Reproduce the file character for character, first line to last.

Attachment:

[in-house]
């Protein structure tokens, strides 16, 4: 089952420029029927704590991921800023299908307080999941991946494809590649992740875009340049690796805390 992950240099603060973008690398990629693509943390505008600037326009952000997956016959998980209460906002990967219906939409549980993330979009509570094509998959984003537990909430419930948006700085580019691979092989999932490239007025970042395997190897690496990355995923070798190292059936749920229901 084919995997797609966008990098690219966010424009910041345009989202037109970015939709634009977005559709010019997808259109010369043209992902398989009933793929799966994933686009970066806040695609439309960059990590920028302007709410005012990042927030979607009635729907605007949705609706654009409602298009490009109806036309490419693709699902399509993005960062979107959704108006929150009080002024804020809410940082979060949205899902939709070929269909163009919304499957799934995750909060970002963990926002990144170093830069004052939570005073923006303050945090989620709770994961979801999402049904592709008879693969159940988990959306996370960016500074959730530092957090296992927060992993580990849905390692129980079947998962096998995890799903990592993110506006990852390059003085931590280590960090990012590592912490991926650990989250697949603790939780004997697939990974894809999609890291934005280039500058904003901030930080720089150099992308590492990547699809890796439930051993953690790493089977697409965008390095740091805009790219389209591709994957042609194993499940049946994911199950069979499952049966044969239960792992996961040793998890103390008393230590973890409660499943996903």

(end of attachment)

[in-house]
């Protein structure tokens, strides 16, 4: 089952420029029927704590991921800023299908307080999941991946494809590649992740875009340049690796805390 992950240099603060973008690398990629693509943390505008600037326009952000997956016959998980209460906002990967219906939409549980993330979009509570094509998959984003537990909430419930948006700085580019691979092989999932490239007025970042395997190897690496990355995923070798190292059936749920229901 084919995997797609966008990098690219966010424009910041345009989202037109970015939709634009977005559709010019997808259109010369043209992902398989009933793929799966994933686009970066806040695609439309960059990590920028302007709410005012990042927030979607009635729907605007949705609706654009409602298009490009109806036309490419693709699902399509993005960062979107959704108006929150009080002024804020809410940082979060949205899902939709070929269909163009919304499957799934995750909060970002963990926002990144170093830069004052939570005073923006303050945090989620709770994961979801999402049904592709008879693969159940988990959306996370960016500074959730530092957090296992927060992993580990849905390692129980079947998962096998995890799903990592993110506006990852390059003085931590280590960090990012590592912490991926650990989250697949603790939780004997697939990974894809999609890291934005280039500058904003901030930080720089150099992308590492990547699809890796439930051993953690790493089977697409965008390095740091805009790219389209591709994957042609194993499940049946994911199950069979499952049966044969239960792992996961040793998890103390008393230590973890409660499943996903």